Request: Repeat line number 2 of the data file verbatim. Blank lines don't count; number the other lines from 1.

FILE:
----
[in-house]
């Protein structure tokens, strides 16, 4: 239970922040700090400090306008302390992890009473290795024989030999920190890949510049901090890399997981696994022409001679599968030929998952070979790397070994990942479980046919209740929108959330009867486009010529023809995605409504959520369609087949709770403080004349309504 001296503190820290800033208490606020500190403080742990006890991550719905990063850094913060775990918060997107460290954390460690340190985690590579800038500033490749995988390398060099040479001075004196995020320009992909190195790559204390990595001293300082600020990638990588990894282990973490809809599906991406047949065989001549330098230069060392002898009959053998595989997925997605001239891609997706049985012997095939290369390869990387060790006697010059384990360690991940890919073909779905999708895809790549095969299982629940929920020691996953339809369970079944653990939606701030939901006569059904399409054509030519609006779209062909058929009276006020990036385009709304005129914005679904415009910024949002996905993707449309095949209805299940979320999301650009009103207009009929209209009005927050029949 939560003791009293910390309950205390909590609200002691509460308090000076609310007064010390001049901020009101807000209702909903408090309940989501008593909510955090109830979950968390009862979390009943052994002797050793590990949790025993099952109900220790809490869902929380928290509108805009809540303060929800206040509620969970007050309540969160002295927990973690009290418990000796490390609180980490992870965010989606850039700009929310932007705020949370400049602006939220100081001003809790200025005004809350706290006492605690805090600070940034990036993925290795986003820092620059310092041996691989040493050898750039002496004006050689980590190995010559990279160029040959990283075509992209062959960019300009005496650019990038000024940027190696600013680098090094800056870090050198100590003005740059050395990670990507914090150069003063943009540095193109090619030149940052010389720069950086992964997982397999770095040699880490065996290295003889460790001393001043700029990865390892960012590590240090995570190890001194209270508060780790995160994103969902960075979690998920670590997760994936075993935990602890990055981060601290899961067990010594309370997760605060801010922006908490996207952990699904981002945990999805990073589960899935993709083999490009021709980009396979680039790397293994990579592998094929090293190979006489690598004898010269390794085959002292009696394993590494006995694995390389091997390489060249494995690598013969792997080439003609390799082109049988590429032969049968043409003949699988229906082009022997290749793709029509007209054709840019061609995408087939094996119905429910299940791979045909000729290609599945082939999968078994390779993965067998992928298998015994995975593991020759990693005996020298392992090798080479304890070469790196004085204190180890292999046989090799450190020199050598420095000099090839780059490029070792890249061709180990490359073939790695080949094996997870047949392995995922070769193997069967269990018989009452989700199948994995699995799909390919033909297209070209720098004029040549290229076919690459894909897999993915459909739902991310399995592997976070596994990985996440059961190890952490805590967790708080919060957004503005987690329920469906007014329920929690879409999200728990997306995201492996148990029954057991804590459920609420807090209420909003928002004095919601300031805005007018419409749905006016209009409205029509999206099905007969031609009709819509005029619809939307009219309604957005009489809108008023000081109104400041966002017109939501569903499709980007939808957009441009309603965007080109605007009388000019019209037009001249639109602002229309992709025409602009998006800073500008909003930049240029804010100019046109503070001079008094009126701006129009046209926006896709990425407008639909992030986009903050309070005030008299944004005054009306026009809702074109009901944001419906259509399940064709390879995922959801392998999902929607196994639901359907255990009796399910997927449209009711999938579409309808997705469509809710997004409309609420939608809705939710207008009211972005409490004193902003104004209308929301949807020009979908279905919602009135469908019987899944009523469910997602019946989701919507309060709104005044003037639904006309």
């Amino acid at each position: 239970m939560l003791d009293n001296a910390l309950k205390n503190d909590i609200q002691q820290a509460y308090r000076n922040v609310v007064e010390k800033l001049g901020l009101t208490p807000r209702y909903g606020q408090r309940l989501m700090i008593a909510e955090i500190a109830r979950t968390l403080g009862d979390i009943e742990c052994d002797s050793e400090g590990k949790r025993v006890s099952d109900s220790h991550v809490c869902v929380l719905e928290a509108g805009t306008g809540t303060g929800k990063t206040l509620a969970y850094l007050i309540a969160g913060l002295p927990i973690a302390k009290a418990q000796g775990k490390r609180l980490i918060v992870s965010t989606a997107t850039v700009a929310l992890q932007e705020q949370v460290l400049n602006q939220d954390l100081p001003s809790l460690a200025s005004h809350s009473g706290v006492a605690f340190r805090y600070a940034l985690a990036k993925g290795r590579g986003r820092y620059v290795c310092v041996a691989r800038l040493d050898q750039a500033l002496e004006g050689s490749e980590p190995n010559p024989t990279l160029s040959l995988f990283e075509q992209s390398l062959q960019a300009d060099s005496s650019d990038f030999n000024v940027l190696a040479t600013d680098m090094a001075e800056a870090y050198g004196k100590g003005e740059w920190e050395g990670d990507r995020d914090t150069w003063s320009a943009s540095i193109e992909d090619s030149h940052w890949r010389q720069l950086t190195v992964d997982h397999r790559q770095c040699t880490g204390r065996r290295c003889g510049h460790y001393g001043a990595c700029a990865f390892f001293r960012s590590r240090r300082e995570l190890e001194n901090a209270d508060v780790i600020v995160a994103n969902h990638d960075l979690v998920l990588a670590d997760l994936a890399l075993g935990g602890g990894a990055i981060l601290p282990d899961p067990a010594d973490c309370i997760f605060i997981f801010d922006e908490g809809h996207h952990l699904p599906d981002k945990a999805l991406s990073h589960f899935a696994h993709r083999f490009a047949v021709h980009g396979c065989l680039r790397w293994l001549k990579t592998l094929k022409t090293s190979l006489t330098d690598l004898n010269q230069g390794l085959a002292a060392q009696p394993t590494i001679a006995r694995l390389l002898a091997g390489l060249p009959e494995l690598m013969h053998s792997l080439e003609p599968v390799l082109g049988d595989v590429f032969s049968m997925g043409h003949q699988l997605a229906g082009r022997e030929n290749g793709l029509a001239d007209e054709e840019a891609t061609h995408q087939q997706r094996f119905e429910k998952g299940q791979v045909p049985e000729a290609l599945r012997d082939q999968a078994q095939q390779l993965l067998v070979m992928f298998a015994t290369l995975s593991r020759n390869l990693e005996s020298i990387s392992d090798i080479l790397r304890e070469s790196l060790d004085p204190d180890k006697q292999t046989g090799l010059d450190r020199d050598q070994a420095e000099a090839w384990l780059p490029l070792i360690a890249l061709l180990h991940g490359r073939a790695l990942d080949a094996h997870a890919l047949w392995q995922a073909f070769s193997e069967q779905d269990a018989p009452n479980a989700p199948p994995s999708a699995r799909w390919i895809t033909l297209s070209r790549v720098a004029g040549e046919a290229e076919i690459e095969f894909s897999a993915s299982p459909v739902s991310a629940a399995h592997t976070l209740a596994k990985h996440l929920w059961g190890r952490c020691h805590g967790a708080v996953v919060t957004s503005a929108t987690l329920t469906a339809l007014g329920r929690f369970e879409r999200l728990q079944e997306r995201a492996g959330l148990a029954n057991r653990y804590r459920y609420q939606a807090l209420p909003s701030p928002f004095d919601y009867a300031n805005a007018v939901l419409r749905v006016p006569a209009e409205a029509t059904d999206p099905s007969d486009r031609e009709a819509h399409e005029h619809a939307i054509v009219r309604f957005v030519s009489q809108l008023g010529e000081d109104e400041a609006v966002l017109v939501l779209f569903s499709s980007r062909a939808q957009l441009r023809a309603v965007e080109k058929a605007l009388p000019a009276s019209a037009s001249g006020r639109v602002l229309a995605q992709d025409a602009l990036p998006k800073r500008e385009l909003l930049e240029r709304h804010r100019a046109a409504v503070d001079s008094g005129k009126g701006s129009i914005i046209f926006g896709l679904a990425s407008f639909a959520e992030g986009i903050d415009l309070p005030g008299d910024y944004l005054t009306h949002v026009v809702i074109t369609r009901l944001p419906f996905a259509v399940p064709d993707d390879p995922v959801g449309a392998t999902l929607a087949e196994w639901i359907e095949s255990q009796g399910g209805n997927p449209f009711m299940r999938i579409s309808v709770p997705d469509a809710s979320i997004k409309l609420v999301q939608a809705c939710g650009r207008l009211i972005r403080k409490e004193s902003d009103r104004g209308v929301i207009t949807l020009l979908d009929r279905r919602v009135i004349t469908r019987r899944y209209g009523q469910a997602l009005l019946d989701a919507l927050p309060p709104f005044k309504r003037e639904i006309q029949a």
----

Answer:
């Protein structure tokens, strides 16, 4: 239970922040700090400090306008302390992890009473290795024989030999920190890949510049901090890399997981696994022409001679599968030929998952070979790397070994990942479980046919209740929108959330009867486009010529023809995605409504959520369609087949709770403080004349309504 001296503190820290800033208490606020500190403080742990006890991550719905990063850094913060775990918060997107460290954390460690340190985690590579800038500033490749995988390398060099040479001075004196995020320009992909190195790559204390990595001293300082600020990638990588990894282990973490809809599906991406047949065989001549330098230069060392002898009959053998595989997925997605001239891609997706049985012997095939290369390869990387060790006697010059384990360690991940890919073909779905999708895809790549095969299982629940929920020691996953339809369970079944653990939606701030939901006569059904399409054509030519609006779209062909058929009276006020990036385009709304005129914005679904415009910024949002996905993707449309095949209805299940979320999301650009009103207009009929209209009005927050029949 939560003791009293910390309950205390909590609200002691509460308090000076609310007064010390001049901020009101807000209702909903408090309940989501008593909510955090109830979950968390009862979390009943052994002797050793590990949790025993099952109900220790809490869902929380928290509108805009809540303060929800206040509620969970007050309540969160002295927990973690009290418990000796490390609180980490992870965010989606850039700009929310932007705020949370400049602006939220100081001003809790200025005004809350706290006492605690805090600070940034990036993925290795986003820092620059310092041996691989040493050898750039002496004006050689980590190995010559990279160029040959990283075509992209062959960019300009005496650019990038000024940027190696600013680098090094800056870090050198100590003005740059050395990670990507914090150069003063943009540095193109090619030149940052010389720069950086992964997982397999770095040699880490065996290295003889460790001393001043700029990865390892960012590590240090995570190890001194209270508060780790995160994103969902960075979690998920670590997760994936075993935990602890990055981060601290899961067990010594309370997760605060801010922006908490996207952990699904981002945990999805990073589960899935993709083999490009021709980009396979680039790397293994990579592998094929090293190979006489690598004898010269390794085959002292009696394993590494006995694995390389091997390489060249494995690598013969792997080439003609390799082109049988590429032969049968043409003949699988229906082009022997290749793709029509007209054709840019061609995408087939094996119905429910299940791979045909000729290609599945082939999968078994390779993965067998992928298998015994995975593991020759990693005996020298392992090798080479304890070469790196004085204190180890292999046989090799450190020199050598420095000099090839780059490029070792890249061709180990490359073939790695080949094996997870047949392995995922070769193997069967269990018989009452989700199948994995699995799909390919033909297209070209720098004029040549290229076919690459894909897999993915459909739902991310399995592997976070596994990985996440059961190890952490805590967790708080919060957004503005987690329920469906007014329920929690879409999200728990997306995201492996148990029954057991804590459920609420807090209420909003928002004095919601300031805005007018419409749905006016209009409205029509999206099905007969031609009709819509005029619809939307009219309604957005009489809108008023000081109104400041966002017109939501569903499709980007939808957009441009309603965007080109605007009388000019019209037009001249639109602002229309992709025409602009998006800073500008909003930049240029804010100019046109503070001079008094009126701006129009046209926006896709990425407008639909992030986009903050309070005030008299944004005054009306026009809702074109009901944001419906259509399940064709390879995922959801392998999902929607196994639901359907255990009796399910997927449209009711999938579409309808997705469509809710997004409309609420939608809705939710207008009211972005409490004193902003104004209308929301949807020009979908279905919602009135469908019987899944009523469910997602019946989701919507309060709104005044003037639904006309």